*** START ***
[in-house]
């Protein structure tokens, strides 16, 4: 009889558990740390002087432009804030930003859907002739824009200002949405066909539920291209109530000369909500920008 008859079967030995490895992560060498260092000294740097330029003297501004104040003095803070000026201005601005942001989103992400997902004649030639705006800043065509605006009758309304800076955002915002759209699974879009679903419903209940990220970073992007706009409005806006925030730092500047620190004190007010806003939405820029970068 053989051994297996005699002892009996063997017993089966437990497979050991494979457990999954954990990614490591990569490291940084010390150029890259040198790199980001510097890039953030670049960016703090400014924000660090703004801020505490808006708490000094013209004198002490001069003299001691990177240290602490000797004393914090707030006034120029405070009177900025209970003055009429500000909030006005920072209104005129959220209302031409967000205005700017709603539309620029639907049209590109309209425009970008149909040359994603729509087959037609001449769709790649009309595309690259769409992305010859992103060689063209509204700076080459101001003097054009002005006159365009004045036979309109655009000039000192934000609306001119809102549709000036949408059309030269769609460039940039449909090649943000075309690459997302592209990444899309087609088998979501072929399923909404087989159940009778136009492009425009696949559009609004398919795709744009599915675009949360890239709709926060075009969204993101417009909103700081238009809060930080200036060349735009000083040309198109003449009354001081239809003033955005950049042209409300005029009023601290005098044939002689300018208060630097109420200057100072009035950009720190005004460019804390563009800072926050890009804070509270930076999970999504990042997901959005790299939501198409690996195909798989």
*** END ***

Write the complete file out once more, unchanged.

[in-house]
């Protein structure tokens, strides 16, 4: 009889558990740390002087432009804030930003859907002739824009200002949405066909539920291209109530000369909500920008 008859079967030995490895992560060498260092000294740097330029003297501004104040003095803070000026201005601005942001989103992400997902004649030639705006800043065509605006009758309304800076955002915002759209699974879009679903419903209940990220970073992007706009409005806006925030730092500047620190004190007010806003939405820029970068 053989051994297996005699002892009996063997017993089966437990497979050991494979457990999954954990990614490591990569490291940084010390150029890259040198790199980001510097890039953030670049960016703090400014924000660090703004801020505490808006708490000094013209004198002490001069003299001691990177240290602490000797004393914090707030006034120029405070009177900025209970003055009429500000909030006005920072209104005129959220209302031409967000205005700017709603539309620029639907049209590109309209425009970008149909040359994603729509087959037609001449769709790649009309595309690259769409992305010859992103060689063209509204700076080459101001003097054009002005006159365009004045036979309109655009000039000192934000609306001119809102549709000036949408059309030269769609460039940039449909090649943000075309690459997302592209990444899309087609088998979501072929399923909404087989159940009778136009492009425009696949559009609004398919795709744009599915675009949360890239709709926060075009969204993101417009909103700081238009809060930080200036060349735009000083040309198109003449009354001081239809003033955005950049042209409300005029009023601290005098044939002689300018208060630097109420200057100072009035950009720190005004460019804390563009800072926050890009804070509270930076999970999504990042997901959005790299939501198409690996195909798989």